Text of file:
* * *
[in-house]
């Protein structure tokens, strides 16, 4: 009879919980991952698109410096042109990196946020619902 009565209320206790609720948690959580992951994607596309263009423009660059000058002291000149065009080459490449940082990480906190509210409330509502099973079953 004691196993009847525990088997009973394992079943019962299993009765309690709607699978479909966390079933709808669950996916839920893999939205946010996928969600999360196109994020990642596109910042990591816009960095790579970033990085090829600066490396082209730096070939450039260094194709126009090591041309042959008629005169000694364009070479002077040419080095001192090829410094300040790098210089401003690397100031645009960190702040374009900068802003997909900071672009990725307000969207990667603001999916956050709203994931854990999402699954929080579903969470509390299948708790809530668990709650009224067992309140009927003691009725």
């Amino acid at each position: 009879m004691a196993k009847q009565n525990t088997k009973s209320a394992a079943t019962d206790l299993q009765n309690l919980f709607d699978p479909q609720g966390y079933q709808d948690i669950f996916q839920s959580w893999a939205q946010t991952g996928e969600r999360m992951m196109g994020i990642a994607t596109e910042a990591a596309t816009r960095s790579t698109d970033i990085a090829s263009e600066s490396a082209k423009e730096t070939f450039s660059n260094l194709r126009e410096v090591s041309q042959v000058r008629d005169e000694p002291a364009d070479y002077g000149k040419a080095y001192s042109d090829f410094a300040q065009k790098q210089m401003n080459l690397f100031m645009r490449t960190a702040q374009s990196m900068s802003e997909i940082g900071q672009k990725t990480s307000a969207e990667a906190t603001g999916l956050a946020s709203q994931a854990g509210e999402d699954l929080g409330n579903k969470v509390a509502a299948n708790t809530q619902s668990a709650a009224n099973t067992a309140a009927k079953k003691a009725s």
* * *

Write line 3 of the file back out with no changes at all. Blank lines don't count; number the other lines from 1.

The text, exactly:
């Amino acid at each position: 009879m004691a196993k009847q009565n525990t088997k009973s209320a394992a079943t019962d206790l299993q009765n309690l919980f709607d699978p479909q609720g966390y079933q709808d948690i669950f996916q839920s959580w893999a939205q946010t991952g996928e969600r999360m992951m196109g994020i990642a994607t596109e910042a990591a596309t816009r960095s790579t698109d970033i990085a090829s263009e600066s490396a082209k423009e730096t070939f450039s660059n260094l194709r126009e410096v090591s041309q042959v000058r008629d005169e000694p002291a364009d070479y002077g000149k040419a080095y001192s042109d090829f410094a300040q065009k790098q210089m401003n080459l690397f100031m645009r490449t960190a702040q374009s990196m900068s802003e997909i940082g900071q672009k990725t990480s307000a969207e990667a906190t603001g999916l956050a946020s709203q994931a854990g509210e999402d699954l929080g409330n579903k969470v509390a509502a299948n708790t809530q619902s668990a709650a009224n099973t067992a309140a009927k079953k003691a009725s």